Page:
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Spatial Distribution of Venturia inaequalis Airborne Ascospores in Orchards

July 2002 , Volume 92 , Number  7
Pages  769 - 779

J. Charest , M. Dewdney , T. Paulitz , V. Philion , and O. Carisse

First, second, and third authors: Department of Plant Science, McGill University, 21,111 Lakeshore Road, Sainte-Anne de Bellevue, Quebec, Canada; H9X 3V9; fourth author: IRDA, Sainte-Hyacinthe, Quebec, Canada, J2S 7B8; and fifth author: Agriculture and Agri-Food Canada, Horticultural Research Centre, 430 Gouin Blvd., Saint-Jean-sur-Richelieu, Québec, Canada, J3B 3E6

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Accepted for publication 22 March 2002.

Apple scab (Venturia inaequalis) causes important economic losses in many apple production areas of the world. The disease is controlled by numerous fungicide applications regardless of the presence of ascospores in the orchard. Airborne ascospore concentration (AAC) can be measured in real time to time fungicide applications. However, the level of heterogeneity of the AAC in commercial orchards was unknown. Consequently, the spatial distribution of V. inaequalis ascospores was studied in a commercial apple orchard of 0.43 ha. The potential ascospore dose (PAD) and AAC were measured in 40 quadrats each of 108 m2. In each quadrat, the AAC was monitored during the major rain events in spring 1999 and 2000 using spore samplers. The variance-to-mean ratio for the PAD and for most of the AAC sampling dates was >1, indicating an aggregated pattern of distribution. None of the frequency distributions of the most important ascospore ejection events followed the Poisson probability distribution, indicating that the pattern of distribution was not random. For all events, AAC had an aggregated pattern of distribution as suggested by the negative binomial distribution. The PAD followed neither the Poisson nor the negative binomial distribution. Geostatistical analyses confirmed the aggregated pattern of distribution. The cultivars had an effect on the PAD and AAC distribution pattern, but both PAD and AAC were not uniformly distributed within a block of the same cultivar. Therefore, the number, location, and height of samplers required to estimate AAC in orchards need to be investigated before using information on AAC for decision making.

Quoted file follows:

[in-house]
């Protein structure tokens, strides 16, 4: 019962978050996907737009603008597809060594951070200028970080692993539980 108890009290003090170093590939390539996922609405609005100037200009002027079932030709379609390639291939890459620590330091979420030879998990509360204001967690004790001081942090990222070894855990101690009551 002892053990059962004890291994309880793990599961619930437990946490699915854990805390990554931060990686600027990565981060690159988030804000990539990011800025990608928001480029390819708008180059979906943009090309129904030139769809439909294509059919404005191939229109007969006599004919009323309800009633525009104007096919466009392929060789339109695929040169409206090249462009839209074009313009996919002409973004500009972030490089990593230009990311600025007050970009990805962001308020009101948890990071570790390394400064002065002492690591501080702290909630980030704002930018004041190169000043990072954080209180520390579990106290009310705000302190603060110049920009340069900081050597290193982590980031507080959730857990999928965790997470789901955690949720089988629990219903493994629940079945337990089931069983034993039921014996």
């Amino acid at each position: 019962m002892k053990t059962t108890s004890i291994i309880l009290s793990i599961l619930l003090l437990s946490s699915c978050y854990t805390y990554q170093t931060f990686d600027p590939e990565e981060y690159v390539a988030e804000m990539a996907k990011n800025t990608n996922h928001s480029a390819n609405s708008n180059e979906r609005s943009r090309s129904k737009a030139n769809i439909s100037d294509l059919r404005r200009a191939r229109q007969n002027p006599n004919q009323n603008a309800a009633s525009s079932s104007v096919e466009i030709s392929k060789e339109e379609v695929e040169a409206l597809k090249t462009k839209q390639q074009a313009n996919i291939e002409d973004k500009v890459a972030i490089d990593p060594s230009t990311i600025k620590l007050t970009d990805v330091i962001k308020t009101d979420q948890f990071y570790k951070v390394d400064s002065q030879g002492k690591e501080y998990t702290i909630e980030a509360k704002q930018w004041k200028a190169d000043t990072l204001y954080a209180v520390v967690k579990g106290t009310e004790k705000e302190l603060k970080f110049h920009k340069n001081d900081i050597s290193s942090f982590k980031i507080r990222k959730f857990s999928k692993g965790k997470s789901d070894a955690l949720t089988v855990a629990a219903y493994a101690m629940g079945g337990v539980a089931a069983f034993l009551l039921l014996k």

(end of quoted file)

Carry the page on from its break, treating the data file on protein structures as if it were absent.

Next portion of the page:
Additional keywords: aerobiology, disease management, geostastical analysis, spore trapping.

© 2002 The American Phytopathological Society